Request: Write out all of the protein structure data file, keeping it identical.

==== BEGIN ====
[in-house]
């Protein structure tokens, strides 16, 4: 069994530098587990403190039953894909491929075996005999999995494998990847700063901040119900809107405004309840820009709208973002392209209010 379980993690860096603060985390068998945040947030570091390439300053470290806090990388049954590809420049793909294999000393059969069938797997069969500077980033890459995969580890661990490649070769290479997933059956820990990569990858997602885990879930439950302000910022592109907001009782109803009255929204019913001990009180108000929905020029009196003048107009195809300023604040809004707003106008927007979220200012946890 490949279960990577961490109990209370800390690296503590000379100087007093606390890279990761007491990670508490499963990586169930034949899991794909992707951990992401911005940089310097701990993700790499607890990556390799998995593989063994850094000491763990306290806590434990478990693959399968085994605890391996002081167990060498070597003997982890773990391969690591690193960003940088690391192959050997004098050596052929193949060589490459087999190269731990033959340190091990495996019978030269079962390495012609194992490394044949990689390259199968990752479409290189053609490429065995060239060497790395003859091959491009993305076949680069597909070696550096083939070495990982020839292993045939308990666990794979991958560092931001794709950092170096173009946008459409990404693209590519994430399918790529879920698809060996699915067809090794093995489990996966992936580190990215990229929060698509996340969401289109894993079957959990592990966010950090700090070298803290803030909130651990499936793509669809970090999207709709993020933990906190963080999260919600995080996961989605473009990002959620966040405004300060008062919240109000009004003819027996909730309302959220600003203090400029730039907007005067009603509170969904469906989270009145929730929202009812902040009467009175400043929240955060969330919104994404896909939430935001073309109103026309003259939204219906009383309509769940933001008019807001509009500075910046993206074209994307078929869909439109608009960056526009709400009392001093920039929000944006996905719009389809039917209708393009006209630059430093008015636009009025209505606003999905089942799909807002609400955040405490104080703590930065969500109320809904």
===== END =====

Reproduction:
[in-house]
């Protein structure tokens, strides 16, 4: 069994530098587990403190039953894909491929075996005999999995494998990847700063901040119900809107405004309840820009709208973002392209209010 379980993690860096603060985390068998945040947030570091390439300053470290806090990388049954590809420049793909294999000393059969069938797997069969500077980033890459995969580890661990490649070769290479997933059956820990990569990858997602885990879930439950302000910022592109907001009782109803009255929204019913001990009180108000929905020029009196003048107009195809300023604040809004707003106008927007979220200012946890 490949279960990577961490109990209370800390690296503590000379100087007093606390890279990761007491990670508490499963990586169930034949899991794909992707951990992401911005940089310097701990993700790499607890990556390799998995593989063994850094000491763990306290806590434990478990693959399968085994605890391996002081167990060498070597003997982890773990391969690591690193960003940088690391192959050997004098050596052929193949060589490459087999190269731990033959340190091990495996019978030269079962390495012609194992490394044949990689390259199968990752479409290189053609490429065995060239060497790395003859091959491009993305076949680069597909070696550096083939070495990982020839292993045939308990666990794979991958560092931001794709950092170096173009946008459409990404693209590519994430399918790529879920698809060996699915067809090794093995489990996966992936580190990215990229929060698509996340969401289109894993079957959990592990966010950090700090070298803290803030909130651990499936793509669809970090999207709709993020933990906190963080999260919600995080996961989605473009990002959620966040405004300060008062919240109000009004003819027996909730309302959220600003203090400029730039907007005067009603509170969904469906989270009145929730929202009812902040009467009175400043929240955060969330919104994404896909939430935001073309109103026309003259939204219906009383309509769940933001008019807001509009500075910046993206074209994307078929869909439109608009960056526009709400009392001093920039929000944006996905719009389809039917209708393009006209630059430093008015636009009025209505606003999905089942799909807002609400955040405490104080703590930065969500109320809904």